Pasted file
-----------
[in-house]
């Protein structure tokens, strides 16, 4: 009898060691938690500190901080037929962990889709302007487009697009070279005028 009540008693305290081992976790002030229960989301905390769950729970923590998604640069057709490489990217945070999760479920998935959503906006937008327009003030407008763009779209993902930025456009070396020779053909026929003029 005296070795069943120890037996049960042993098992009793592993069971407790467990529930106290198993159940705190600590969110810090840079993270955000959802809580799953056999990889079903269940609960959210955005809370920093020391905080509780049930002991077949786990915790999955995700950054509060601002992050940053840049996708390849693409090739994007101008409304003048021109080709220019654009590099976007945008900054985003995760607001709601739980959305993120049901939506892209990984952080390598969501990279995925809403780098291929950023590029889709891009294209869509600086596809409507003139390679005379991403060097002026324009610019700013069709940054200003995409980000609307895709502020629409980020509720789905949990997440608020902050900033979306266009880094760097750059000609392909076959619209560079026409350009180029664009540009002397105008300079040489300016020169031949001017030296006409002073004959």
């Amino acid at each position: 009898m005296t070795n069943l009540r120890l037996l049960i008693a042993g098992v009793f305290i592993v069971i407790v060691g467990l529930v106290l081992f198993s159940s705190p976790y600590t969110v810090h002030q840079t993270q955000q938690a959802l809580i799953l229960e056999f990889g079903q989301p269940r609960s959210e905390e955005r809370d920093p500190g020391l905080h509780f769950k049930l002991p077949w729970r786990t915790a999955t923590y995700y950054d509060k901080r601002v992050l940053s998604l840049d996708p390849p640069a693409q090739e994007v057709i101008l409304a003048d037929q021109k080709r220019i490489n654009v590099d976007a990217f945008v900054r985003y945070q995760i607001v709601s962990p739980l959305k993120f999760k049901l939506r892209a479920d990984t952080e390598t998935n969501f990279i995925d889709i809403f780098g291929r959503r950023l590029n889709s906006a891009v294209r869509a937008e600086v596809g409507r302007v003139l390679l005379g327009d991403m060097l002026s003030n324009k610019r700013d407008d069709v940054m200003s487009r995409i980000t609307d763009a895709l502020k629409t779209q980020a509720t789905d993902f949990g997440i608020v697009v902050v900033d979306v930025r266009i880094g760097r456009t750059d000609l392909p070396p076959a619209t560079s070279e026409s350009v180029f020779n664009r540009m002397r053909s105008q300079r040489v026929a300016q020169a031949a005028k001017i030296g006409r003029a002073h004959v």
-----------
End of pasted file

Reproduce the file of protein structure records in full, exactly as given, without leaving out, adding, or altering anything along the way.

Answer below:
[in-house]
């Protein structure tokens, strides 16, 4: 009898060691938690500190901080037929962990889709302007487009697009070279005028 009540008693305290081992976790002030229960989301905390769950729970923590998604640069057709490489990217945070999760479920998935959503906006937008327009003030407008763009779209993902930025456009070396020779053909026929003029 005296070795069943120890037996049960042993098992009793592993069971407790467990529930106290198993159940705190600590969110810090840079993270955000959802809580799953056999990889079903269940609960959210955005809370920093020391905080509780049930002991077949786990915790999955995700950054509060601002992050940053840049996708390849693409090739994007101008409304003048021109080709220019654009590099976007945008900054985003995760607001709601739980959305993120049901939506892209990984952080390598969501990279995925809403780098291929950023590029889709891009294209869509600086596809409507003139390679005379991403060097002026324009610019700013069709940054200003995409980000609307895709502020629409980020509720789905949990997440608020902050900033979306266009880094760097750059000609392909076959619209560079026409350009180029664009540009002397105008300079040489300016020169031949001017030296006409002073004959």
């Amino acid at each position: 009898m005296t070795n069943l009540r120890l037996l049960i008693a042993g098992v009793f305290i592993v069971i407790v060691g467990l529930v106290l081992f198993s159940s705190p976790y600590t969110v810090h002030q840079t993270q955000q938690a959802l809580i799953l229960e056999f990889g079903q989301p269940r609960s959210e905390e955005r809370d920093p500190g020391l905080h509780f769950k049930l002991p077949w729970r786990t915790a999955t923590y995700y950054d509060k901080r601002v992050l940053s998604l840049d996708p390849p640069a693409q090739e994007v057709i101008l409304a003048d037929q021109k080709r220019i490489n654009v590099d976007a990217f945008v900054r985003y945070q995760i607001v709601s962990p739980l959305k993120f999760k049901l939506r892209a479920d990984t952080e390598t998935n969501f990279i995925d889709i809403f780098g291929r959503r950023l590029n889709s906006a891009v294209r869509a937008e600086v596809g409507r302007v003139l390679l005379g327009d991403m060097l002026s003030n324009k610019r700013d407008d069709v940054m200003s487009r995409i980000t609307d763009a895709l502020k629409t779209q980020a509720t789905d993902f949990g997440i608020v697009v902050v900033d979306v930025r266009i880094g760097r456009t750059d000609l392909p070396p076959a619209t560079s070279e026409s350009v180029f020779n664009r540009m002397r053909s105008q300079r040489v026929a300016q020169a031949a005028k001017i030296g006409r003029a002073h004959v």